3) Endangered Animals Are Coming Back
Biodiversity faces many challenges today including deforestation, ocean acidification, global warming, and commercialization. However, because of legislation and increasing awareness, many species are making a comeback! The Wildlife Conservation Society (WCS) released their “9 for 19” list of species that they predict will increase to healthy numbers in 2019:
- Burmese Star Tortoises (central Myanmar)
- Greater Adjutant Stork (Cambodia)
- Jaguars (South America)
- Humpback Whales
- Kihansi Spray Toad (Tanzania)
- American Bison (Rocky Mountains)
- Maleos (Sulawesi in Northern Indonesia)
- Scarlet Macaws (Guatemala)
- Tigers (Western Thailand)
Perhaps most remarkable is the resurgence in the humpback whale population. By 1980, this species was at 10 percent of its historical levels due to hunting. But with the help of international efforts and the US’ Endangered Species Act, the whale population increased tremendously (up to 90 percent!), with numbers in Hawaii alone increasing from 800 to 10,000 in less than four decades. One scientist who co-authored a PLOS One study on the piece of US legislation, Abel Valdivia, wrote in the study’s press release that “we can clearly save endangered species if we make the effort, provide the needed funds and have strong laws like the Endangered Species Act to guide the work.”
4) People are expecting more from big business
Employees and consumers alike are expecting companies to commit to
The situation was looking pretty dire when the United States pulled out of the Paris Agreement, which sought to mitigate climate change on a global level. But many U.S. groups took it upon themselves to continue the goals laid out by the Agreement regardless of government support, and they have encouraged powerful companies to consider doing so too. Recently, Amazon employees began a movement for one of the most powerful companies in the world to become more sustainable. Although Amazon did not agree to their terms, the movement is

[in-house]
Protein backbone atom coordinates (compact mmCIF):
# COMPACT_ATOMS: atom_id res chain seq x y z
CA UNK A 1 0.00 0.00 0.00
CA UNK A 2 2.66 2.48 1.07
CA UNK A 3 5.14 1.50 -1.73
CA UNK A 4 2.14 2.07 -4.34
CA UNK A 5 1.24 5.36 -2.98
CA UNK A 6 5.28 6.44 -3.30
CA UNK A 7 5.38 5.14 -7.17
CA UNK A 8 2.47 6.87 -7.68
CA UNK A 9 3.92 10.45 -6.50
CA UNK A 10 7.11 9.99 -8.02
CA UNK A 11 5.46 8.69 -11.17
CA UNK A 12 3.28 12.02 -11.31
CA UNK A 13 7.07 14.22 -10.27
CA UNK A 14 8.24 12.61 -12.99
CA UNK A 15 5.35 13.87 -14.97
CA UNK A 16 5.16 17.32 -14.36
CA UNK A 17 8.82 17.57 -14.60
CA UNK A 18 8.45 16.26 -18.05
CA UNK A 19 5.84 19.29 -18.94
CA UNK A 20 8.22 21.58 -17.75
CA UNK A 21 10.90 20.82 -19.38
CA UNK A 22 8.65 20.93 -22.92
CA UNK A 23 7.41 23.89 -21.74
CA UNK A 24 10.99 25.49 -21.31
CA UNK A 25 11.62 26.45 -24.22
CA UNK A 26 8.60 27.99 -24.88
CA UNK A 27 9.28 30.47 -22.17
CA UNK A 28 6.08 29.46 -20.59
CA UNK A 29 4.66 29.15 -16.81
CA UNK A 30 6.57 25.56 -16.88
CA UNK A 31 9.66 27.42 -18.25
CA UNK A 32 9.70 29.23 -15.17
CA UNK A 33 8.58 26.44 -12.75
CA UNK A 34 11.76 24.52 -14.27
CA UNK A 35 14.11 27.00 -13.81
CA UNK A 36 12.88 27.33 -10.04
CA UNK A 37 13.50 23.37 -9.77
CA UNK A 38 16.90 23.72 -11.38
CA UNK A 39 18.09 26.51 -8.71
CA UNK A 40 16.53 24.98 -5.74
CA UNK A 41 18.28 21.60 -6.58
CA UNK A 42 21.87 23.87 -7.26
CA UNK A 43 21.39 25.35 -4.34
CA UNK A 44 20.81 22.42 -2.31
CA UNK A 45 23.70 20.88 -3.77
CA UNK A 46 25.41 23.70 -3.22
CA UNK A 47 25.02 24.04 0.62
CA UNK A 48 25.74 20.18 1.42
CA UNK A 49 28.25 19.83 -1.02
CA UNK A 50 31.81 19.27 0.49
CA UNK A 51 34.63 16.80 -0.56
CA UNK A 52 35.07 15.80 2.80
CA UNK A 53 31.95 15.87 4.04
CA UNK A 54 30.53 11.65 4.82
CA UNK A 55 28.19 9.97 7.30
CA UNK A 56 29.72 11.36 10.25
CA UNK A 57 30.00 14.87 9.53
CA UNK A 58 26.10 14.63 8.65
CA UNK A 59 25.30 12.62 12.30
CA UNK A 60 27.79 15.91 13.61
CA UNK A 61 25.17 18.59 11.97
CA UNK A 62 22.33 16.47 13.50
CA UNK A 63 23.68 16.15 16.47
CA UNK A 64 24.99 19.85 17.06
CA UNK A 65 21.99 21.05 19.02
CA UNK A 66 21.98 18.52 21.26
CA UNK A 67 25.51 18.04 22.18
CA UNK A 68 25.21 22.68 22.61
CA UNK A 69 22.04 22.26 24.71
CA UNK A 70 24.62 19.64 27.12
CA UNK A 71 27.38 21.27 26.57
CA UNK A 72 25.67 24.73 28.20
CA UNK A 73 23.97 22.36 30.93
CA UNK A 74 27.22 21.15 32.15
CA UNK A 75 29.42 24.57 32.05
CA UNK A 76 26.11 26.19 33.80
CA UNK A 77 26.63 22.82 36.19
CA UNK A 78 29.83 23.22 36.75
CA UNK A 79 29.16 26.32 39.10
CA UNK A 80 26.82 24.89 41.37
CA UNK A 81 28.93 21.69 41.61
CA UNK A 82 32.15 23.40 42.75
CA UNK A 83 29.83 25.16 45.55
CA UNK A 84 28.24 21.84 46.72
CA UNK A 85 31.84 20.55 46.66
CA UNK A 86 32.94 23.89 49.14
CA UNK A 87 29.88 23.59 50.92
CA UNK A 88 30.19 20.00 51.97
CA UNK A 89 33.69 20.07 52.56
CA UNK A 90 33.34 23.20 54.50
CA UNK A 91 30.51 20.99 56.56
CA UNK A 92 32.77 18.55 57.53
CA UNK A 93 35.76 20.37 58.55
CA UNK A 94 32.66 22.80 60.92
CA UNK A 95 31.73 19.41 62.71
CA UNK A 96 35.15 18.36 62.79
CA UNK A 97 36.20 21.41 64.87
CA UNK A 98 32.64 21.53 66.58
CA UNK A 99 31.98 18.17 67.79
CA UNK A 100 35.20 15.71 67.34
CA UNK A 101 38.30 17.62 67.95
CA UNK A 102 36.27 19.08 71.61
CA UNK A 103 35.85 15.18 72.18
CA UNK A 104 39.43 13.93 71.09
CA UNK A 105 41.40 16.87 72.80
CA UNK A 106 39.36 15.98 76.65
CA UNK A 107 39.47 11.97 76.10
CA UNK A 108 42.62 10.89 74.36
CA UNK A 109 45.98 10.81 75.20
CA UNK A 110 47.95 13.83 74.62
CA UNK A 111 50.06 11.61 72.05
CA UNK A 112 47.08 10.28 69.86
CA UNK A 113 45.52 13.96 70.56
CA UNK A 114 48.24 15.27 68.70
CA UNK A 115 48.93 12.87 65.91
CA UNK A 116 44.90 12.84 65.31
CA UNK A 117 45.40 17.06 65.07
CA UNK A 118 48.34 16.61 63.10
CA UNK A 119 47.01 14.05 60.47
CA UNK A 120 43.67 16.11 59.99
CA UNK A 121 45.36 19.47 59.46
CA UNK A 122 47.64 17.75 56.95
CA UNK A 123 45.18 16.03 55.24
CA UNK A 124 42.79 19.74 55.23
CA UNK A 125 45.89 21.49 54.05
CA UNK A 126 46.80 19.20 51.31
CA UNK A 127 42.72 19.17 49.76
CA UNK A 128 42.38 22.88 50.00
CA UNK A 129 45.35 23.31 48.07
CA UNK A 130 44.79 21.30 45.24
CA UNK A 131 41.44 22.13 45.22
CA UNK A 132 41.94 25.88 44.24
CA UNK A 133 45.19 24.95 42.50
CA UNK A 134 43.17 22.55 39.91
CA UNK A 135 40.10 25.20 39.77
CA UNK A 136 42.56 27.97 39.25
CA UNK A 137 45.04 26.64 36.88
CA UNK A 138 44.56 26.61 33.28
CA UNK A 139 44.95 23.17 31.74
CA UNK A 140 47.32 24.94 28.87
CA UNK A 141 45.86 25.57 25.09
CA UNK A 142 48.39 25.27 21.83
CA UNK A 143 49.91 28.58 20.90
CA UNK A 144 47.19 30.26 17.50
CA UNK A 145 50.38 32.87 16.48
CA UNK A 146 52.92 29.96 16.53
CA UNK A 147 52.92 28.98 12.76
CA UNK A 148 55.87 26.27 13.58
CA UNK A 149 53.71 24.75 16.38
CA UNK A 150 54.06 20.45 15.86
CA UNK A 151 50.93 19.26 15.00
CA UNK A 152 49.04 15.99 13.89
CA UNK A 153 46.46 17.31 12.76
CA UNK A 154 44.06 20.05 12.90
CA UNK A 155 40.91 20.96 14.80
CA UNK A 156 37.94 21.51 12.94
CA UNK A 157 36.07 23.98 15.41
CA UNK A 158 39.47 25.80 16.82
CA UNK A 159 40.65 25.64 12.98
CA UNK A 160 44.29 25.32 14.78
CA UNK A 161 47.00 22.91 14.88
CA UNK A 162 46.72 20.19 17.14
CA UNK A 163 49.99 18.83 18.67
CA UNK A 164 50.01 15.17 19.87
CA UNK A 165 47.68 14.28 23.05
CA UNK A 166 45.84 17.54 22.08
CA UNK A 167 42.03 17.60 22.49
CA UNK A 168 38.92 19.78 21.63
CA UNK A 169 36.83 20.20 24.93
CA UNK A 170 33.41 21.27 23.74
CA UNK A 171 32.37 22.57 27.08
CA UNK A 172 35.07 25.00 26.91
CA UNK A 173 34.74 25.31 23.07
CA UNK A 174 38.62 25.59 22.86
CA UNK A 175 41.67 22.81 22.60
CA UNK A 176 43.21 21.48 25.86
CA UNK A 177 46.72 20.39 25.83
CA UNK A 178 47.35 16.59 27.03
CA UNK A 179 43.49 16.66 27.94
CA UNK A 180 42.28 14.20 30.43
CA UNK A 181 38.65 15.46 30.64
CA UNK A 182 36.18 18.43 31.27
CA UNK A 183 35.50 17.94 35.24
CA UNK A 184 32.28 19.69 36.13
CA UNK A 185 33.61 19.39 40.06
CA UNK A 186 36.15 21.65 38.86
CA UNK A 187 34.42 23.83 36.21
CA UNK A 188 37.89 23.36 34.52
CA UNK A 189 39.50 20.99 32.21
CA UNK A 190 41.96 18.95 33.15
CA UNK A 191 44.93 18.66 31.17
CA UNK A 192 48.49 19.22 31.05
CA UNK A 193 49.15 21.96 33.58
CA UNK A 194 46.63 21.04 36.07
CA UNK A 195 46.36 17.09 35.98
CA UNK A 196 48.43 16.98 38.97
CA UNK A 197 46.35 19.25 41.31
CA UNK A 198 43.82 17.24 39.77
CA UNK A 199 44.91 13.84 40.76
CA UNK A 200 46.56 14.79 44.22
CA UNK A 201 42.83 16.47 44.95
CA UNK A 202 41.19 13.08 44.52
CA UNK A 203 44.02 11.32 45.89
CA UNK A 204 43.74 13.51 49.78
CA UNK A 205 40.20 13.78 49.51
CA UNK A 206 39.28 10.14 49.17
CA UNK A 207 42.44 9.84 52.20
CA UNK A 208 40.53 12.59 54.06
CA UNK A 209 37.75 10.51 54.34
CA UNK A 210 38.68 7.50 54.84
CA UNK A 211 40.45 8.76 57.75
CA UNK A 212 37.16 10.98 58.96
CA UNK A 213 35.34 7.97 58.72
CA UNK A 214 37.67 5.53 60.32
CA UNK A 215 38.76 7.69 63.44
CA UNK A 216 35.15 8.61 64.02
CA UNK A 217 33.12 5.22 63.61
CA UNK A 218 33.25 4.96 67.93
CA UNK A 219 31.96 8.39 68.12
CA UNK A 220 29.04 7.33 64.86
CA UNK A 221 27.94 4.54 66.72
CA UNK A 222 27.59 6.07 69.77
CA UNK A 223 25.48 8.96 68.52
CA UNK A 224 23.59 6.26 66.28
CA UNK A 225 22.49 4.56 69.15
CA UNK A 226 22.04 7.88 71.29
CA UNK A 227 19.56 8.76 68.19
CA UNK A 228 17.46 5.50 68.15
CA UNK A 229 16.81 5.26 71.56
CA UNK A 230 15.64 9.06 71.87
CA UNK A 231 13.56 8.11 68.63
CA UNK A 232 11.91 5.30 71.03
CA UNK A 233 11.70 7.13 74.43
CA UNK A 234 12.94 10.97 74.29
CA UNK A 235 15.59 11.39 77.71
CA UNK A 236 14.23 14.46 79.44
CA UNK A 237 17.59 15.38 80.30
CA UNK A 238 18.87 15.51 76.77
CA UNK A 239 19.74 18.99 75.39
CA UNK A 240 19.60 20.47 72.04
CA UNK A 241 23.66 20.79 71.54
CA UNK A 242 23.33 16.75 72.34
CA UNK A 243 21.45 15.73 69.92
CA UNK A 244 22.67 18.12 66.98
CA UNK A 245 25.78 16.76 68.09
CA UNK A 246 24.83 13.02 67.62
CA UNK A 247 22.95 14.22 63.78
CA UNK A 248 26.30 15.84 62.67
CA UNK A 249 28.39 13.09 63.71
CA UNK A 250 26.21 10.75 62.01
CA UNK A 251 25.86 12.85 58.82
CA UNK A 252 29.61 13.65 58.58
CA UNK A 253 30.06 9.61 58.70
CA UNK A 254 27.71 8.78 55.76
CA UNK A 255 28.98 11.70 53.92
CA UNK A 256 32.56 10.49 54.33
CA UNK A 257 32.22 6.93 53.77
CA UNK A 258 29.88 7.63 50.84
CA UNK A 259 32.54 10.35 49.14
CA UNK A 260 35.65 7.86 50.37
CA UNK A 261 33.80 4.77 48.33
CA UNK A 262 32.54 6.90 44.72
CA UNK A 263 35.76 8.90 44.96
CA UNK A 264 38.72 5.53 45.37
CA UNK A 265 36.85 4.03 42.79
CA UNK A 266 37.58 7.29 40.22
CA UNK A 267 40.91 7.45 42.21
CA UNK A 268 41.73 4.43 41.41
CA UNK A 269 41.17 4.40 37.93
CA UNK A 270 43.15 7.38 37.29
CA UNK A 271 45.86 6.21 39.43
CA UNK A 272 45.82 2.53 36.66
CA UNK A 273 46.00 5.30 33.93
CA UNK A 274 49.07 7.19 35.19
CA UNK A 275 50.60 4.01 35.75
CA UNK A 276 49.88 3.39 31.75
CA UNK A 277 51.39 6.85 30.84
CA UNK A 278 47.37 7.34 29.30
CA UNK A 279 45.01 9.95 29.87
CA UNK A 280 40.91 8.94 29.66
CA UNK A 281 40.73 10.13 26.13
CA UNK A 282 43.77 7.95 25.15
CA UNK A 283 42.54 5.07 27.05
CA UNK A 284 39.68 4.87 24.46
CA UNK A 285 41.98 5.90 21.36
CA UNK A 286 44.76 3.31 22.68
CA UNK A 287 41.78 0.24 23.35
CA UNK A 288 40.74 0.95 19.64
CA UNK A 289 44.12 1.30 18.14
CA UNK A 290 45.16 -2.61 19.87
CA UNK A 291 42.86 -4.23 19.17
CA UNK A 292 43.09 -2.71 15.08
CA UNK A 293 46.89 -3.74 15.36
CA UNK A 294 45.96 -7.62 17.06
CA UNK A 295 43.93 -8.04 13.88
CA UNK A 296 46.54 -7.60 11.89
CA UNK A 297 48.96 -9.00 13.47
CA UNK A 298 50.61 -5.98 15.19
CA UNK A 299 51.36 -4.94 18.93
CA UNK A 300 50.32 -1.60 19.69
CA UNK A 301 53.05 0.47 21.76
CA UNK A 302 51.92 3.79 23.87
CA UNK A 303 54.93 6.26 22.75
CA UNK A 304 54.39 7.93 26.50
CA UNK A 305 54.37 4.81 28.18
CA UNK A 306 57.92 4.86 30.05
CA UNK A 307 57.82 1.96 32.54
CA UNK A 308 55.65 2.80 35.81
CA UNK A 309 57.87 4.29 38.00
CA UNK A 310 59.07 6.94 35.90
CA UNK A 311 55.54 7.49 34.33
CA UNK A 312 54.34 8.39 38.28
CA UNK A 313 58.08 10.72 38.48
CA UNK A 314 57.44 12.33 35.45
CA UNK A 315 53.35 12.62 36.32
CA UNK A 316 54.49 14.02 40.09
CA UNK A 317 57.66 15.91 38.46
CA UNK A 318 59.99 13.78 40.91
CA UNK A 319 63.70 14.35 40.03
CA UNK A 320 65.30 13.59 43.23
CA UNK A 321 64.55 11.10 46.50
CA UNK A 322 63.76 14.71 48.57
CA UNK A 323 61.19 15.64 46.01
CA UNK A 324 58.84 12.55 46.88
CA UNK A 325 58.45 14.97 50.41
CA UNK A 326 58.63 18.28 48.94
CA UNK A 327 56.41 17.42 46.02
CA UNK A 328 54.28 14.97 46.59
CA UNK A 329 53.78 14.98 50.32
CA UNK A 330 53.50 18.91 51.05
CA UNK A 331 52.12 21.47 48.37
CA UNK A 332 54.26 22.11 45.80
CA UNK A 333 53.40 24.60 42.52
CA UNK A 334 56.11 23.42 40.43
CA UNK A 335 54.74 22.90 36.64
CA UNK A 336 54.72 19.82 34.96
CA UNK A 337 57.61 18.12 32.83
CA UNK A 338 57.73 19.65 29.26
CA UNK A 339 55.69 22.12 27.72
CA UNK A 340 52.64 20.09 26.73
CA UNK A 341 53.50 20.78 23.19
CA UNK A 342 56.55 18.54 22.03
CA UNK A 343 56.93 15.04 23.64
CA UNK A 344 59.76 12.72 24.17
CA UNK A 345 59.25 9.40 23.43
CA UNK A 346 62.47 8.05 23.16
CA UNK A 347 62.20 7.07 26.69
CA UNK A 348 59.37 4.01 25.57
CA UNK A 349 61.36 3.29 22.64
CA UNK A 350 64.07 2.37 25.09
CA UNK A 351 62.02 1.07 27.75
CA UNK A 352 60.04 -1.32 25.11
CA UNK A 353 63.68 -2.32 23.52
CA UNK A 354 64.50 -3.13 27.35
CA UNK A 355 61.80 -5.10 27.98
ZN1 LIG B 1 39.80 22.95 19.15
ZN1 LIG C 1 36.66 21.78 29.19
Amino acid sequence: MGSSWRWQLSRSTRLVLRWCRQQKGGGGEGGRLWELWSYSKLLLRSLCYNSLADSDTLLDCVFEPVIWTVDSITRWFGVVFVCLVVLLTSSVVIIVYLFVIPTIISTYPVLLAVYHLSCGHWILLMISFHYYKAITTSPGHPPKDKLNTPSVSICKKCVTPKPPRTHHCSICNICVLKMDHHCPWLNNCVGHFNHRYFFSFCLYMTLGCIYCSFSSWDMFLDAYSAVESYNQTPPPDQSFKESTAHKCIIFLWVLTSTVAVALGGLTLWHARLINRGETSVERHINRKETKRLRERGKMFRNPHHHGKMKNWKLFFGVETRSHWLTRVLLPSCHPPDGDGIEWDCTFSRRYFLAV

And children have proven to be some of the most vocal advocates for acknowledging climate change, with somewhere between 1700 and 2000 school strikesand protests taking place across the world involving 125 different countries.
5) Investment in Our Future – Renewable Energy
Lastly, investments into renewable energy hold promise for the future, even from countries regularly associated with fossil fuels. China, Brazil, the UAE, Australia, and developing countries are leading the way and experiencing a renewable energy boom
The United States is reeling in investment into clean energy sources as well. The country’s capacity for wind energy in the U.S. increased to 88,973 megawatts in a decade, with Texas leading the way at 22,599 megawatts capacity. U.S. financial institutions could invest almost $1 trillion into clean energy by 2030. Economic institutions are publishing more and more reports that link sustainability and investment in renewable energy to improved health conditions and increased economic stability in the future. And a majority of Fortune 100 companies are setting renewable energy goals for the coming decade companies, like Apple, which already runs on 100 percent renewable energy.
We still have a long way to go: the United States alone only makes up 4.4 percent of the world’s population, yet it generates over 17 percent of the world’s trash. Even more astonishing, if the rest of the world consumed like Americans currently do, the world would need the resources of over four Earth’s to sustain them. But today we look back on what we’ve already accomplished as we set our minds to the challenge ahead of us and continue to move forward to tackle climate change. Happy World Environment Day!